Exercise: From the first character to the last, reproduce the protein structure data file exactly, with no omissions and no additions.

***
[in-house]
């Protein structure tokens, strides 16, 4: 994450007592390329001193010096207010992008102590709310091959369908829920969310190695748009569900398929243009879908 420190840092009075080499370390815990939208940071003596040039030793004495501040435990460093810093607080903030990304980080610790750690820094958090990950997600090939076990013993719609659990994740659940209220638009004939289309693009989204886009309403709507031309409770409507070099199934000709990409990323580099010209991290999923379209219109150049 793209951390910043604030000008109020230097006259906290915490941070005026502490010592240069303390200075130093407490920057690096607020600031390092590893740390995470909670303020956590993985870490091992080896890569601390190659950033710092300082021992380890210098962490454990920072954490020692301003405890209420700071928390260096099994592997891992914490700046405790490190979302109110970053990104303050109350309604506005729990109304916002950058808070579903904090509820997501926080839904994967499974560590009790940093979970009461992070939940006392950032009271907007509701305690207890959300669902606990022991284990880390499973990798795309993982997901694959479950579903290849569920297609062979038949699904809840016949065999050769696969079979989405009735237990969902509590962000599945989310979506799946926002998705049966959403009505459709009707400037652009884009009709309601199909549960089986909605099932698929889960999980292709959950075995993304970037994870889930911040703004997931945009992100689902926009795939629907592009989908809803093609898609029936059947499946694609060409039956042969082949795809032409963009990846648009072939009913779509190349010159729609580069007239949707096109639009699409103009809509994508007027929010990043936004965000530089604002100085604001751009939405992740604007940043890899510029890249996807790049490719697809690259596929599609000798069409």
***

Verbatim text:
[in-house]
């Protein structure tokens, strides 16, 4: 994450007592390329001193010096207010992008102590709310091959369908829920969310190695748009569900398929243009879908 420190840092009075080499370390815990939208940071003596040039030793004495501040435990460093810093607080903030990304980080610790750690820094958090990950997600090939076990013993719609659990994740659940209220638009004939289309693009989204886009309403709507031309409770409507070099199934000709990409990323580099010209991290999923379209219109150049 793209951390910043604030000008109020230097006259906290915490941070005026502490010592240069303390200075130093407490920057690096607020600031390092590893740390995470909670303020956590993985870490091992080896890569601390190659950033710092300082021992380890210098962490454990920072954490020692301003405890209420700071928390260096099994592997891992914490700046405790490190979302109110970053990104303050109350309604506005729990109304916002950058808070579903904090509820997501926080839904994967499974560590009790940093979970009461992070939940006392950032009271907007509701305690207890959300669902606990022991284990880390499973990798795309993982997901694959479950579903290849569920297609062979038949699904809840016949065999050769696969079979989405009735237990969902509590962000599945989310979506799946926002998705049966959403009505459709009707400037652009884009009709309601199909549960089986909605099932698929889960999980292709959950075995993304970037994870889930911040703004997931945009992100689902926009795939629907592009989908809803093609898609029936059947499946694609060409039956042969082949795809032409963009990846648009072939009913779509190349010159729609580069007239949707096109639009699409103009809509994508007027929010990043936004965000530089604002100085604001751009939405992740604007940043890899510029890249996807790049490719697809690259596929599609000798069409």